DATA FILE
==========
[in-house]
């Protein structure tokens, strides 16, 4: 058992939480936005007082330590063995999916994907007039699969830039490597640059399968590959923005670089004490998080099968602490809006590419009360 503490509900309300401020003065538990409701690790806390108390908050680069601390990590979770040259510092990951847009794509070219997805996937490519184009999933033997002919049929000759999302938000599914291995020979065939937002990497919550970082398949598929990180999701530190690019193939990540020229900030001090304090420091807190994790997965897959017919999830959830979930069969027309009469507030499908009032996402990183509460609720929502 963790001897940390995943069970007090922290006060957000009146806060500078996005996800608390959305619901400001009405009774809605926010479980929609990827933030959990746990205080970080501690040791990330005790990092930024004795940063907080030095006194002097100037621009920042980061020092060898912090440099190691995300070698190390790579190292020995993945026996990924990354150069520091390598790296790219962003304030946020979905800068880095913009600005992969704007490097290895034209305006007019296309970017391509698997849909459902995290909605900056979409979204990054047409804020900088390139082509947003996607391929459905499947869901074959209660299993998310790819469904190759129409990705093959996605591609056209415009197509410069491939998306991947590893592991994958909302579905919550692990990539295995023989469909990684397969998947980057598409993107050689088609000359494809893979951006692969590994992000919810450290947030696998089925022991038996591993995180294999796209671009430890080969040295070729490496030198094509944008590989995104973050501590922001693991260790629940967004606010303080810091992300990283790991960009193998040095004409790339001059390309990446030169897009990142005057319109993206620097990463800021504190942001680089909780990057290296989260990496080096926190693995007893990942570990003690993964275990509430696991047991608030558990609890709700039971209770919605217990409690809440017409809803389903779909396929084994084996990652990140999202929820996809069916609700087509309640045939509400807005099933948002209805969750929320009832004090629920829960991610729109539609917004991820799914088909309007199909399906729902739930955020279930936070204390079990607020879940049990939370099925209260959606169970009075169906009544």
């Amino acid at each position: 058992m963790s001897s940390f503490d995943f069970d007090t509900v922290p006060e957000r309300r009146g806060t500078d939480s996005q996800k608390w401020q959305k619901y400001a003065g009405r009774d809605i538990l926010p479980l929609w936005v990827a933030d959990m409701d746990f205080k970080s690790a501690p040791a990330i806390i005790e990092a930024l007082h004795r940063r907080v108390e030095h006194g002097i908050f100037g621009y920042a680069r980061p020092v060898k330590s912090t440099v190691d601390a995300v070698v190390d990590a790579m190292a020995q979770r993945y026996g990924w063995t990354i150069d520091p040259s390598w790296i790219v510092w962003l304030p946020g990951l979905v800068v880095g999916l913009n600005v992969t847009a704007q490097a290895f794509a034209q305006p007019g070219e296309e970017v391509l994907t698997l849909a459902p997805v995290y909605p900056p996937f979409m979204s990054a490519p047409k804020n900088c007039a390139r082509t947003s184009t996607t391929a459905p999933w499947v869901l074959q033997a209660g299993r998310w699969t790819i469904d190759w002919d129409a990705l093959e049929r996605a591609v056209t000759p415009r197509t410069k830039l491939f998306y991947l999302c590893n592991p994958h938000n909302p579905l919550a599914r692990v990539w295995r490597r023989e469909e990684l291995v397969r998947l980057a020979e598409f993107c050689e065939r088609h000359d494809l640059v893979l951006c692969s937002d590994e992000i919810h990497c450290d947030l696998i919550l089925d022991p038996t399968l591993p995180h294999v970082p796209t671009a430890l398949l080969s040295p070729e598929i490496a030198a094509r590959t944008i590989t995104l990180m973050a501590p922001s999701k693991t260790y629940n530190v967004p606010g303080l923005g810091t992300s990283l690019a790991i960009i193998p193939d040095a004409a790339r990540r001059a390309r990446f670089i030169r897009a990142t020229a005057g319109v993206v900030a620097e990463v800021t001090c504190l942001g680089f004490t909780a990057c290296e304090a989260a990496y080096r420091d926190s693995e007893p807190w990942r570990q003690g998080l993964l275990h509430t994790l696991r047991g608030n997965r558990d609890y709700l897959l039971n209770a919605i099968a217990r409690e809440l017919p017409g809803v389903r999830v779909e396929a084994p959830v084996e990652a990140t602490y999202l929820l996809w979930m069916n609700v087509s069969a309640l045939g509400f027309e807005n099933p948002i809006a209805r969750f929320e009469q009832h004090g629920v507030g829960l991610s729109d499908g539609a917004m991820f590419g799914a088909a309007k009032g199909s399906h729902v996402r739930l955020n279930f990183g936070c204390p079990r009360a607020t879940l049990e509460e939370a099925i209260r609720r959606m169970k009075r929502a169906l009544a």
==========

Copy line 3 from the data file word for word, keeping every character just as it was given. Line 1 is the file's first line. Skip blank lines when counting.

């Amino acid at each position: 058992m963790s001897s940390f503490d995943f069970d007090t509900v922290p006060e957000r309300r009146g806060t500078d939480s996005q996800k608390w401020q959305k619901y400001a003065g009405r009774d809605i538990l926010p479980l929609w936005v990827a933030d959990m409701d746990f205080k970080s690790a501690p040791a990330i806390i005790e990092a930024l007082h004795r940063r907080v108390e030095h006194g002097i908050f100037g621009y920042a680069r980061p020092v060898k330590s912090t440099v190691d601390a995300v070698v190390d990590a790579m190292a020995q979770r993945y026996g990924w063995t990354i150069d520091p040259s390598w790296i790219v510092w962003l304030p946020g990951l979905v800068v880095g999916l913009n600005v992969t847009a704007q490097a290895f794509a034209q305006p007019g070219e296309e970017v391509l994907t698997l849909a459902p997805v995290y909605p900056p996937f979409m979204s990054a490519p047409k804020n900088c007039a390139r082509t947003s184009t996607t391929a459905p999933w499947v869901l074959q033997a209660g299993r998310w699969t790819i469904d190759w002919d129409a990705l093959e049929r996605a591609v056209t000759p415009r197509t410069k830039l491939f998306y991947l999302c590893n592991p994958h938000n909302p579905l919550a599914r692990v990539w295995r490597r023989e469909e990684l291995v397969r998947l980057a020979e598409f993107c050689e065939r088609h000359d494809l640059v893979l951006c692969s937002d590994e992000i919810h990497c450290d947030l696998i919550l089925d022991p038996t399968l591993p995180h294999v970082p796209t671009a430890l398949l080969s040295p070729e598929i490496a030198a094509r590959t944008i590989t995104l990180m973050a501590p922001s999701k693991t260790y629940n530190v967004p606010g303080l923005g810091t992300s990283l690019a790991i960009i193998p193939d040095a004409a790339r990540r001059a390309r990446f670089i030169r897009a990142t020229a005057g319109v993206v900030a620097e990463v800021t001090c504190l942001g680089f004490t909780a990057c290296e304090a989260a990496y080096r420091d926190s693995e007893p807190w990942r570990q003690g998080l993964l275990h509430t994790l696991r047991g608030n997965r558990d609890y709700l897959l039971n209770a919605i099968a217990r409690e809440l017919p017409g809803v389903r999830v779909e396929a084994p959830v084996e990652a990140t602490y999202l929820l996809w979930m069916n609700v087509s069969a309640l045939g509400f027309e807005n099933p948002i809006a209805r969750f929320e009469q009832h004090g629920v507030g829960l991610s729109d499908g539609a917004m991820f590419g799914a088909a309007k009032g199909s399906h729902v996402r739930l955020n279930f990183g936070c204390p079990r009360a607020t879940l049990e509460e939370a099925i209260r609720r959606m169970k009075r929502a169906l009544a």